I just made my jewelry business an LLC. I didn't name it anything fancy, just after my own name (perhaps my next LLC for music can be something snazzy). I can't imagine that anyone might try and sue me for faulty earwires or fish leather misconduct, but I thought I would try to go legit with my retail side of my work and see what it's like. There's a bit of a learning curve, though, as usual!
I started with a tax ID, and now I've filed for a state LLC. I have two more steps to go: state tax filing license, and city tax license, but I'm working on that this week. I'm hoping that the cost of the filing will offset new profits I might make with craft shows this year, potential wholesale buying, and being able to claim the expenses of my jewelry on a separate account. Fingers crossed. I'm also keeping a more exact spreadsheet of expenses and payments.
I've also been updating my Etsy site a bit more, and trying to be more regular about updates in general to a "professional" Facebook page, even Instagram (@thisisnathanhall), and my website. The website even as a new 'upcoming' pieces bit, and a page for events and performances.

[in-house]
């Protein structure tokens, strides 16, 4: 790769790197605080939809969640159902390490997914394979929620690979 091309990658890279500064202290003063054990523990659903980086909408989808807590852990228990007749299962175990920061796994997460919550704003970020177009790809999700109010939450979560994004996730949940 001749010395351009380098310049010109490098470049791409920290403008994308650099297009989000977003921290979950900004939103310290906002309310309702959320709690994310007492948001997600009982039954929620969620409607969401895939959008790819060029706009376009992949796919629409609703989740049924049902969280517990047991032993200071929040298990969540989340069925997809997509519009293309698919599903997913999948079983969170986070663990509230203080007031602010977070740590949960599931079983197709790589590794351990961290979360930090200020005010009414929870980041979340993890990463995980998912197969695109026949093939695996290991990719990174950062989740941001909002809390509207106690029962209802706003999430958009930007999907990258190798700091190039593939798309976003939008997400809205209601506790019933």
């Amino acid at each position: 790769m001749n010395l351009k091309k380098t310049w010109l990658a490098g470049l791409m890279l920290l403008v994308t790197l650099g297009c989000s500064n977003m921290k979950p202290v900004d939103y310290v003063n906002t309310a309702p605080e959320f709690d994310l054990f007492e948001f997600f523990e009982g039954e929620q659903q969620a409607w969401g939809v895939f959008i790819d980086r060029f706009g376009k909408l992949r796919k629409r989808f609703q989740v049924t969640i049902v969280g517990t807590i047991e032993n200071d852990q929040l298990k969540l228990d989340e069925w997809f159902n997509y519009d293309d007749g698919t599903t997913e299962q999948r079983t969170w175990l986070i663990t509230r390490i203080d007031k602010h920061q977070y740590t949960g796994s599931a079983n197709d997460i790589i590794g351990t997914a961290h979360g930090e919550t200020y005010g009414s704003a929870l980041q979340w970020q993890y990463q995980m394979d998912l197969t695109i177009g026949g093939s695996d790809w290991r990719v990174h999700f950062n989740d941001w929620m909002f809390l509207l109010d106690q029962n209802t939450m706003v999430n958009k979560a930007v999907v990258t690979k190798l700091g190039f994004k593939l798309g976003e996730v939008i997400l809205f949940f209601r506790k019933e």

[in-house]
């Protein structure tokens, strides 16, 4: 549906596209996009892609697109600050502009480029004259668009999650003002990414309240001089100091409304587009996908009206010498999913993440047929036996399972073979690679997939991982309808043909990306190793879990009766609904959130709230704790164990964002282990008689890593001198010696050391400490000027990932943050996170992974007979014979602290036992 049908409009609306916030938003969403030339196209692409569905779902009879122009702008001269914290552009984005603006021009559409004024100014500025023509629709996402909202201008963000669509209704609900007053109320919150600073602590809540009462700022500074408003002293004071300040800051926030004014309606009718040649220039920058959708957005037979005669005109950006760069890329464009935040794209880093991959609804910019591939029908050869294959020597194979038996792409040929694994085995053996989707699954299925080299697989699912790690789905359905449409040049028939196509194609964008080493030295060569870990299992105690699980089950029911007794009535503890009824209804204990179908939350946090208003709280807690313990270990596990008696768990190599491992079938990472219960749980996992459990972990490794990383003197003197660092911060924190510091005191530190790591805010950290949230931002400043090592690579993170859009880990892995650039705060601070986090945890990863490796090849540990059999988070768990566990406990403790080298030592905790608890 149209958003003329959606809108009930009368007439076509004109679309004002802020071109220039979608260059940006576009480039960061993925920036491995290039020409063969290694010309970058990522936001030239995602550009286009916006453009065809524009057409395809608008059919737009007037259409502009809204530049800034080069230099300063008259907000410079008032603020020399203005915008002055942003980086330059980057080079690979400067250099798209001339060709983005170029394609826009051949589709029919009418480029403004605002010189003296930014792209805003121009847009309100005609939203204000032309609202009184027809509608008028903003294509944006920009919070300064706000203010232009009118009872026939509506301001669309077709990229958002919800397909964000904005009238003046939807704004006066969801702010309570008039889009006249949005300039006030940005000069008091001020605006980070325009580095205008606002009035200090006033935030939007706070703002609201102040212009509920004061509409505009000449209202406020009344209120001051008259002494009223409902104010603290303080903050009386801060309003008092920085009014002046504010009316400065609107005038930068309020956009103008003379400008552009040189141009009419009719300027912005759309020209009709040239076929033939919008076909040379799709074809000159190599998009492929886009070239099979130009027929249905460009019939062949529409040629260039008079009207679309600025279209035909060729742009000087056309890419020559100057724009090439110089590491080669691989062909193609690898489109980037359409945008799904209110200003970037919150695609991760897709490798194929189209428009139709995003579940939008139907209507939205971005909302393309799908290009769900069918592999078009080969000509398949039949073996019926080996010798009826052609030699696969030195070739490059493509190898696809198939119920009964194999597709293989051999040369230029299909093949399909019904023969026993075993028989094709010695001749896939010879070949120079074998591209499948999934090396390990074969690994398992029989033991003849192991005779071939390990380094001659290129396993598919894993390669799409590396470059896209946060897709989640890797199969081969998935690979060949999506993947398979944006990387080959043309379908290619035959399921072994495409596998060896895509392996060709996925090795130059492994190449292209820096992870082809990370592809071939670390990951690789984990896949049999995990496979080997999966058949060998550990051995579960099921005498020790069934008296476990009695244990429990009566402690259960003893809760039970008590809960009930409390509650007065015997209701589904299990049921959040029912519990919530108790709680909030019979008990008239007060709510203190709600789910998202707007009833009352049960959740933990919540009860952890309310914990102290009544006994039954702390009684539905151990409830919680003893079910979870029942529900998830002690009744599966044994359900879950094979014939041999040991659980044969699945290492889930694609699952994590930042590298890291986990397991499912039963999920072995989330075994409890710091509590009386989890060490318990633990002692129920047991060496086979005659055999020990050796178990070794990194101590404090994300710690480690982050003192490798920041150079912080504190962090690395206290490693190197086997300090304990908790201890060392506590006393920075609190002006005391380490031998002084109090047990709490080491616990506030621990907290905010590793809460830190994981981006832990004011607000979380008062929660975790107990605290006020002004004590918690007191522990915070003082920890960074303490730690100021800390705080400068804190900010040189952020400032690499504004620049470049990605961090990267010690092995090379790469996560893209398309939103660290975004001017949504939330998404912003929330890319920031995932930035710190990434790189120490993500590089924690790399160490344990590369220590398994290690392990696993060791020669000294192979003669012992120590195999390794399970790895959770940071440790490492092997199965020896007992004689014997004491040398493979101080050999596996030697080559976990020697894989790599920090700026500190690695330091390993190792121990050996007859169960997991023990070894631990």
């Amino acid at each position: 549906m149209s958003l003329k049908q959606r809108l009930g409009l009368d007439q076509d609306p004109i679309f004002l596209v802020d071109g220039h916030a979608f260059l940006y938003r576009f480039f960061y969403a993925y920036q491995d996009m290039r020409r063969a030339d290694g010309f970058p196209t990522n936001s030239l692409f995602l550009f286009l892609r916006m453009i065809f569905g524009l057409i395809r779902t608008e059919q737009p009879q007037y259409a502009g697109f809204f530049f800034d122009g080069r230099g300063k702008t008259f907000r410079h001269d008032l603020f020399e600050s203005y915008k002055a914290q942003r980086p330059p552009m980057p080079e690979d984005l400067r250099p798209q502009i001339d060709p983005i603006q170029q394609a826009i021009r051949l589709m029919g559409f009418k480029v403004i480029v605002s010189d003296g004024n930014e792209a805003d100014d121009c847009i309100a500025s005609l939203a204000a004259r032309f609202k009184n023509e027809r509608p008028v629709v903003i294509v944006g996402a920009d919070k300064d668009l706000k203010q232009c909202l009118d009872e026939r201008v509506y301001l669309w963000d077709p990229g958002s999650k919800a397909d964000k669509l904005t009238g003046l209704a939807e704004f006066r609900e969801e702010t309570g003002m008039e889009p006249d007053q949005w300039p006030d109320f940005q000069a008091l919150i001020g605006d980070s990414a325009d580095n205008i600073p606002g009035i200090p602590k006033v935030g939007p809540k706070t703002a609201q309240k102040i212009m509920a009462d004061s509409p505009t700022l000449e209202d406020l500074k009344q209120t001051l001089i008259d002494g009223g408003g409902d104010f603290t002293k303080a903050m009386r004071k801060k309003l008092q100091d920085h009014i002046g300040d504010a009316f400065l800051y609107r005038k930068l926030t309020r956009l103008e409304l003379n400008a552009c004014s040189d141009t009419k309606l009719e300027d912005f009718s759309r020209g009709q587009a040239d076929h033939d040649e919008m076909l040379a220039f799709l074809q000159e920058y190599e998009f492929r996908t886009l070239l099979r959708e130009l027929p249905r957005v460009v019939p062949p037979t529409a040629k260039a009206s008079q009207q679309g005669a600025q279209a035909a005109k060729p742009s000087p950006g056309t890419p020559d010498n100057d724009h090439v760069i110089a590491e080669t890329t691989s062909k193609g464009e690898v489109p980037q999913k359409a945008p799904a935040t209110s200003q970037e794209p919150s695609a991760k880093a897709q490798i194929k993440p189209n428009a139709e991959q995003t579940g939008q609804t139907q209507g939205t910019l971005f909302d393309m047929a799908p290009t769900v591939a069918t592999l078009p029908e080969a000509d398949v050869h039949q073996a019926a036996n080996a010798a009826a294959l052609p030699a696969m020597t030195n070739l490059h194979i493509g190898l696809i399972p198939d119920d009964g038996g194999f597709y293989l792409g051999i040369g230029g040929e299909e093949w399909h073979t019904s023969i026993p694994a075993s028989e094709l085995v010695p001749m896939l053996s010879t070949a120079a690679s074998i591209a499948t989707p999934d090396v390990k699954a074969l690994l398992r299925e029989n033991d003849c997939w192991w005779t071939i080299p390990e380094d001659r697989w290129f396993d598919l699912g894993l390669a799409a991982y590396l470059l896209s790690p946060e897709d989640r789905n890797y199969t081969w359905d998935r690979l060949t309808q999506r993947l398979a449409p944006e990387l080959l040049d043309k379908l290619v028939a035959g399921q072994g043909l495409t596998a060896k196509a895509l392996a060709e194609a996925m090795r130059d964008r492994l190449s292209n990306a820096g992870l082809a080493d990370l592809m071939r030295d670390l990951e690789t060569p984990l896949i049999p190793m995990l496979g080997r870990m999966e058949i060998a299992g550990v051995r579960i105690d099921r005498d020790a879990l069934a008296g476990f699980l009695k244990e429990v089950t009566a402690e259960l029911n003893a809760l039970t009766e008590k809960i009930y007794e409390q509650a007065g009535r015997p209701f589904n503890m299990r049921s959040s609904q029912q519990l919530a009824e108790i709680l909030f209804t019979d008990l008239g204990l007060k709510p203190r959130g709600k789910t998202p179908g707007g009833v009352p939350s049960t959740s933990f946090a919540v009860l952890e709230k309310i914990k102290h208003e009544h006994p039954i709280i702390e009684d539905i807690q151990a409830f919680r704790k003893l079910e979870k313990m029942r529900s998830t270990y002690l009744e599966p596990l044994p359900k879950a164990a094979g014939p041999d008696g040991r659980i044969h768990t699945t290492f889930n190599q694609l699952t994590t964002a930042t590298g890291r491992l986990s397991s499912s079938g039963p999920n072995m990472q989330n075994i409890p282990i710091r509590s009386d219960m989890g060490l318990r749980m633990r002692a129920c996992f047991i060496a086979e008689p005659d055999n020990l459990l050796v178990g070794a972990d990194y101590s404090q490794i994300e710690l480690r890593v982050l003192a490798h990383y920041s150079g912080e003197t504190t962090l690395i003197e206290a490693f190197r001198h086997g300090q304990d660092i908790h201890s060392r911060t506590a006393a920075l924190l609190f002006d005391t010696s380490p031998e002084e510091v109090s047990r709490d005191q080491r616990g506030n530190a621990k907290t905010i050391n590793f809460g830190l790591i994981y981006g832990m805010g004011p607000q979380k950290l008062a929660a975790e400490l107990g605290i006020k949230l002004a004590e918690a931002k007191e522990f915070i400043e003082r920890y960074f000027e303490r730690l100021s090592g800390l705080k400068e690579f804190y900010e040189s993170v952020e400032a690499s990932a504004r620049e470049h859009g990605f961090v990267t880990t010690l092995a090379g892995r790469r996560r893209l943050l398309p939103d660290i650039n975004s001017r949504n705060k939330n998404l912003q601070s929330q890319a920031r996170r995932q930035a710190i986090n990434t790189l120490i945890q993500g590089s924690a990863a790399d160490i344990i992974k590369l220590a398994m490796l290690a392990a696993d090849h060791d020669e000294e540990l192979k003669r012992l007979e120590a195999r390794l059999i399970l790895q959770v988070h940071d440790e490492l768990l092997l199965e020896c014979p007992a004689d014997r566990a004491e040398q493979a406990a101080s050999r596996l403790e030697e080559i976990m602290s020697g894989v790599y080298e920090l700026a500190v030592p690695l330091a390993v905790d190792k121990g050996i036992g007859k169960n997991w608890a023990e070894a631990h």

I had a couple meetings with marketing-savvy friends, and we decided that if I were someone who didn't know me, I'd probably want to see what I was up to more regularly, rather than wondering to where I've disappeared! It would also be nice to see what I was working on--it's always so cool to see the process of making art along with the final product, even if it wasn't all shiny and wrapped in nice packaging. Making music is so aural that it can be hard to see visually what happens, it often seems like it's all brainy-conceptual, and then poof, it's an mp3! I'm trying to find connections between the visual process (looking at scores, working on software, rehearsing) and the final sonic realm, which I hope you'll continue to listen to and enjoy.